12:44 Matthew D Edwards: That makes sense. So you’re expecting out of those three ideas that you brought up, the three things that you’re paying attention to, you’re expecting that the technology is not only going to impact the operation from the perspective of your company, but it’s also going to impact how the elders are able to take care of themselves through the years, as well as how they engage with your organization. You didn’t say all of those things, but that’s an extrapolation that I’m reading, it sounded like you’re asserting technology is one of the three legs that are going to create change ripples, and you’d like to be at the head of it.

13:22 Jeff Huber: Yeah. At the intersection of those three, we looked at that and said, “Okay, our traditional business model, given those three global mega trends, we need to evolve our model.” And what remains true for us is the delivery of highly personalized care at home. How we do that going from a purely caregiver, physical presence in the home at all times, needs to evolve and we need to give our caregivers and their families who provide most of the care some new tools and capabilities and the ability to use data and to provide insights in how we can do all of that better.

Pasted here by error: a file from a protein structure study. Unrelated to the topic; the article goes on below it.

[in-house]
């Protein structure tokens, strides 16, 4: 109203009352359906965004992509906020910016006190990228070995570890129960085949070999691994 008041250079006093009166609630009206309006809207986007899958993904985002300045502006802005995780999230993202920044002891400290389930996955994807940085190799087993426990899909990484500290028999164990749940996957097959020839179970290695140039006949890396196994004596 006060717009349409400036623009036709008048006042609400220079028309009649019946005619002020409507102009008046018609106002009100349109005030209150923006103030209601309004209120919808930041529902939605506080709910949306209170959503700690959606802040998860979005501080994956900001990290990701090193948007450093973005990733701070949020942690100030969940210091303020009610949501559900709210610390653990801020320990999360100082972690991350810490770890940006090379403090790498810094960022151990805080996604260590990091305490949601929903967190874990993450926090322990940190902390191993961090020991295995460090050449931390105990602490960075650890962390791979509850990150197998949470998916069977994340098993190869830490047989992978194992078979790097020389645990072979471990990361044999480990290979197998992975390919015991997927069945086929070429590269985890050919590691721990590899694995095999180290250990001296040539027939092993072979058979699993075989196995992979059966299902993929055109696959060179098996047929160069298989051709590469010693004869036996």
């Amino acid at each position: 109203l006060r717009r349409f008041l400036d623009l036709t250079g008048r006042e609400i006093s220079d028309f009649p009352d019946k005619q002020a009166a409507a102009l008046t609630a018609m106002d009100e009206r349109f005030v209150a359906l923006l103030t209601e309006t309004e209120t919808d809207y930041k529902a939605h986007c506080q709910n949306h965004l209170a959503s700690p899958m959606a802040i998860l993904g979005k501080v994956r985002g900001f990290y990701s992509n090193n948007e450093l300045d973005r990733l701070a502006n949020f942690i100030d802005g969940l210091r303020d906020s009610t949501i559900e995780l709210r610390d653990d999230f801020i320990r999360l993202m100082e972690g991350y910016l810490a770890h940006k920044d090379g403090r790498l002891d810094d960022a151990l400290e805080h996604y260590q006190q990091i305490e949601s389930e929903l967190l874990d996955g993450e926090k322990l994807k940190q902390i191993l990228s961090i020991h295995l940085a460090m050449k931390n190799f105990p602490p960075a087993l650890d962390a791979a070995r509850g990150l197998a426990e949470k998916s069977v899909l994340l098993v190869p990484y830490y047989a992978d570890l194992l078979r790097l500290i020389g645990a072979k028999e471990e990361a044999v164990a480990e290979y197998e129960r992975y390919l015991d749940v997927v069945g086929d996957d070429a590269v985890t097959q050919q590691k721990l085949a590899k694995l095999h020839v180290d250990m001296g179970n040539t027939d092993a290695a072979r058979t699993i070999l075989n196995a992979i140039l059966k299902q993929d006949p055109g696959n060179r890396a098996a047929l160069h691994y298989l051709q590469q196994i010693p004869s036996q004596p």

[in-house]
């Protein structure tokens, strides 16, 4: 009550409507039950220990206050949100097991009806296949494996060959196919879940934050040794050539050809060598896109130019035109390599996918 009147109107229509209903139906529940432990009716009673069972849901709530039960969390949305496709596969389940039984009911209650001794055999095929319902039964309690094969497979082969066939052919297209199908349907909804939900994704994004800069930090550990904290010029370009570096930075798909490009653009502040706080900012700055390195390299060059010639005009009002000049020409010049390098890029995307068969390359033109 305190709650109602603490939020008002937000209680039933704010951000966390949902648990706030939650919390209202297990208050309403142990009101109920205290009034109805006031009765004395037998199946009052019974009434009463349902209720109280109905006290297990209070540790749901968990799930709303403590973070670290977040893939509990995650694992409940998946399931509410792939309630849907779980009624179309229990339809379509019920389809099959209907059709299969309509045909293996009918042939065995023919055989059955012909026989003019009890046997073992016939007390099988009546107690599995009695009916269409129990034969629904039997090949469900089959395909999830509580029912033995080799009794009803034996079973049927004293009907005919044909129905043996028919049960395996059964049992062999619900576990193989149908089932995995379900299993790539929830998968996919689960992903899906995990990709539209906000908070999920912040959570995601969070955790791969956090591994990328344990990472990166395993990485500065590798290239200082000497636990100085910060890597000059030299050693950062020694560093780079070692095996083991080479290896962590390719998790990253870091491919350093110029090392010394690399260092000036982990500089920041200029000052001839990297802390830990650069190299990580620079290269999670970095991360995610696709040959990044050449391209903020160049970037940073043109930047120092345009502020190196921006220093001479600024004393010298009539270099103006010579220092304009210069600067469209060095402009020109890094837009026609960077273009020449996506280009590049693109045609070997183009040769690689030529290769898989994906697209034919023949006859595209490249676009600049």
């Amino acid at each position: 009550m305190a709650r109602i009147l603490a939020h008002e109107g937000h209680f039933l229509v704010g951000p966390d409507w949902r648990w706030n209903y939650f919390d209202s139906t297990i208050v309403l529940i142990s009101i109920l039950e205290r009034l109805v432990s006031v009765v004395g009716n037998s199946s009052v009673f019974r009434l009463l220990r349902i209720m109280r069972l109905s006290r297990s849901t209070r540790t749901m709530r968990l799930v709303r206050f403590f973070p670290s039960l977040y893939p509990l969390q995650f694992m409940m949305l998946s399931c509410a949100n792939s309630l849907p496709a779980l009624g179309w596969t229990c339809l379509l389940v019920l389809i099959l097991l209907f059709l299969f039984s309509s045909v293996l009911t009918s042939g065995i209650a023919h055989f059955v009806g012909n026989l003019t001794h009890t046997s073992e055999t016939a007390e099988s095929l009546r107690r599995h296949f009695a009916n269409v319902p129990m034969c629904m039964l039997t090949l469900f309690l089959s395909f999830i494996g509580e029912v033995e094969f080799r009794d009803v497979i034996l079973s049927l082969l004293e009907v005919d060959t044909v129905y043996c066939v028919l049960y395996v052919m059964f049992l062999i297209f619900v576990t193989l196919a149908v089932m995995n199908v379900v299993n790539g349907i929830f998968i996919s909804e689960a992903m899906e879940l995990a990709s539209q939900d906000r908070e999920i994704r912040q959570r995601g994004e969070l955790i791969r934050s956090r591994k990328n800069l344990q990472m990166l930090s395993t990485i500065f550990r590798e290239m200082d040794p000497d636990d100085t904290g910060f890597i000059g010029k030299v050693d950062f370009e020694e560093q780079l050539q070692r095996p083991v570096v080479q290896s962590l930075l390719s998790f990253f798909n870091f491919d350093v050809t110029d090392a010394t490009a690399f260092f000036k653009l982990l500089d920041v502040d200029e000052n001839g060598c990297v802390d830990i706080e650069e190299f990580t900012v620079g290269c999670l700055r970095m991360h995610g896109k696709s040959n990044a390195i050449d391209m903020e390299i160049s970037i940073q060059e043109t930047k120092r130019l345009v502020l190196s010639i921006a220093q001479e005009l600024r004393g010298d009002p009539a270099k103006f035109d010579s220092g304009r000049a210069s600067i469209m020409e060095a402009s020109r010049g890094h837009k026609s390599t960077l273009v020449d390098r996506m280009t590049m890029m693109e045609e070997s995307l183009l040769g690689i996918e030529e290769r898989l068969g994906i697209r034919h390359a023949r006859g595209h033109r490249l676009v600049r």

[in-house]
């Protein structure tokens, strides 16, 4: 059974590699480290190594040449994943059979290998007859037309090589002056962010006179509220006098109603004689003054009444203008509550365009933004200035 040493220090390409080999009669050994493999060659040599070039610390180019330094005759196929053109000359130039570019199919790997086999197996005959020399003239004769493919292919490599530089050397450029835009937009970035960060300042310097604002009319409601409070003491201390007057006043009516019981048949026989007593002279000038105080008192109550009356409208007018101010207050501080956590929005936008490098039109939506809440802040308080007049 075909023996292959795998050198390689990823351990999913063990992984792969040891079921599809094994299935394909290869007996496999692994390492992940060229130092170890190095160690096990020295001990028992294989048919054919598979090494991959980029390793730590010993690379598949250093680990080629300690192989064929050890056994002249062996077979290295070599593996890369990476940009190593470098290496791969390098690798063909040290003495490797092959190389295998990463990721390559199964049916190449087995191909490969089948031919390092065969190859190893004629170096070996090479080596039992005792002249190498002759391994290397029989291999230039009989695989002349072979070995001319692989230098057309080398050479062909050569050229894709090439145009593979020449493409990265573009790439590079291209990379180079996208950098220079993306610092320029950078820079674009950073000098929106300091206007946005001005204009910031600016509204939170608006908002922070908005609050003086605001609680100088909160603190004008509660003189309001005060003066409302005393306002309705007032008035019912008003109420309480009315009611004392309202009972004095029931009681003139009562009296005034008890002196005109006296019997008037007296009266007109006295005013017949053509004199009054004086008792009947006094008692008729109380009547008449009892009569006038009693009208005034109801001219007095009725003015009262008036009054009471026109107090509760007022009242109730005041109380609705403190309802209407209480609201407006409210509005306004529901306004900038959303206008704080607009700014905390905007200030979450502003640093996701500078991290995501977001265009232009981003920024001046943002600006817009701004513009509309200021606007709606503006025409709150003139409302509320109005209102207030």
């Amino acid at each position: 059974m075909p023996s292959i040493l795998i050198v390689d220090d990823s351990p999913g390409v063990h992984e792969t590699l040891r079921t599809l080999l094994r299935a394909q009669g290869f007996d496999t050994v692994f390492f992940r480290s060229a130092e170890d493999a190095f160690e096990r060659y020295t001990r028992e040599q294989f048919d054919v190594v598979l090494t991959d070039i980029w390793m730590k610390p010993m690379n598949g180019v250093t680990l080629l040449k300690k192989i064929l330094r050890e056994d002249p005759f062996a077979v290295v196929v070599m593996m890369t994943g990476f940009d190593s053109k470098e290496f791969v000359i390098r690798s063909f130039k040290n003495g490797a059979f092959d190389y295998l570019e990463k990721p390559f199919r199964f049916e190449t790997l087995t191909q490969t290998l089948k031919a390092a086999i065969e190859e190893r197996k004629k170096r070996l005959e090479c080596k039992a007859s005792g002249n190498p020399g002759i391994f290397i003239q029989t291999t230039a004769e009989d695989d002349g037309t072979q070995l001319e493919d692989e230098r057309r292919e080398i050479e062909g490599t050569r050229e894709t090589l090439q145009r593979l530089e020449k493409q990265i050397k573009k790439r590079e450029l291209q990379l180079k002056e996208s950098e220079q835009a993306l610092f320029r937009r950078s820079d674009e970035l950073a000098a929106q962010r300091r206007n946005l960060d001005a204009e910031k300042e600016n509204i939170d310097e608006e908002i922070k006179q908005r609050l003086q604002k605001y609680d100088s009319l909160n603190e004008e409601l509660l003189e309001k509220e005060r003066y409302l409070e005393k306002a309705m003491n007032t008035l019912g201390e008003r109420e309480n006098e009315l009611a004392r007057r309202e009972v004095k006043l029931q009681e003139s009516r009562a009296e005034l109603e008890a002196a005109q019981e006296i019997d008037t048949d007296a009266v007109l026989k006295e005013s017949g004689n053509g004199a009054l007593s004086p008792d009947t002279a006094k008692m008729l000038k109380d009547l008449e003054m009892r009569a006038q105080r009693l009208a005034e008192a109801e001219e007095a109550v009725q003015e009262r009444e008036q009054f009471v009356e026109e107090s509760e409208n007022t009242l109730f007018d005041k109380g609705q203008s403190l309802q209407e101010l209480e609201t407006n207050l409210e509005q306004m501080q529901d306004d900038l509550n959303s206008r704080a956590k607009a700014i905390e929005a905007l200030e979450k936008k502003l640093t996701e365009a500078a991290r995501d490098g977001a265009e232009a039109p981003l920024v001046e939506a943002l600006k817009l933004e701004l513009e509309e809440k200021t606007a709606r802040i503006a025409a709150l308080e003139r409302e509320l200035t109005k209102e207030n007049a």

14:06 Matthew D Edwards: From your perspective, do you think the home care industry itself, the senior industry itself and/or your organization from a risk appetite perspective, do you think in general that the adoption of new ideas like new tech, is the industry ultra conservative? Is it somewhat moderated? Is a leading edge? How do you see it today versus the future?